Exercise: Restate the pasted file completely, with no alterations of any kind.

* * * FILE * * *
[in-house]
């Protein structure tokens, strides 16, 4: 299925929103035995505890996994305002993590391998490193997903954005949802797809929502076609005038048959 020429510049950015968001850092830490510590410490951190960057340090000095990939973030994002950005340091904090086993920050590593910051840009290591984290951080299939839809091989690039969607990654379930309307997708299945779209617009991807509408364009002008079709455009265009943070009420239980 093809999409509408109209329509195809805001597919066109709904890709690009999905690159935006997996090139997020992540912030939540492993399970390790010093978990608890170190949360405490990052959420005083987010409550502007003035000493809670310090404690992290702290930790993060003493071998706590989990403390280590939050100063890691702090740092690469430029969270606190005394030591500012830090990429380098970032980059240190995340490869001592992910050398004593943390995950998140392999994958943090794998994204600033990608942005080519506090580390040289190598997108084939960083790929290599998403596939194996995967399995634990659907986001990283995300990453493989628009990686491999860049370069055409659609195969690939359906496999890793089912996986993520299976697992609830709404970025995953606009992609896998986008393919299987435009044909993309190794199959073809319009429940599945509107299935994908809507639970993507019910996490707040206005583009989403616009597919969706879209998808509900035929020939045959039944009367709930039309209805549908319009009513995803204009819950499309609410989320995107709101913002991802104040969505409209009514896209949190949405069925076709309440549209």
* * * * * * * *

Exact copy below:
[in-house]
């Protein structure tokens, strides 16, 4: 299925929103035995505890996994305002993590391998490193997903954005949802797809929502076609005038048959 020429510049950015968001850092830490510590410490951190960057340090000095990939973030994002950005340091904090086993920050590593910051840009290591984290951080299939839809091989690039969607990654379930309307997708299945779209617009991807509408364009002008079709455009265009943070009420239980 093809999409509408109209329509195809805001597919066109709904890709690009999905690159935006997996090139997020992540912030939540492993399970390790010093978990608890170190949360405490990052959420005083987010409550502007003035000493809670310090404690992290702290930790993060003493071998706590989990403390280590939050100063890691702090740092690469430029969270606190005394030591500012830090990429380098970032980059240190995340490869001592992910050398004593943390995950998140392999994958943090794998994204600033990608942005080519506090580390040289190598997108084939960083790929290599998403596939194996995967399995634990659907986001990283995300990453493989628009990686491999860049370069055409659609195969690939359906496999890793089912996986993520299976697992609830709404970025995953606009992609896998986008393919299987435009044909993309190794199959073809319009429940599945509107299935994908809507639970993507019910996490707040206005583009989403616009597919969706879209998808509900035929020939045959039944009367709930039309209805549908319009009513995803204009819950499309609410989320995107709101913002991802104040969505409209009514896209949190949405069925076709309440549209």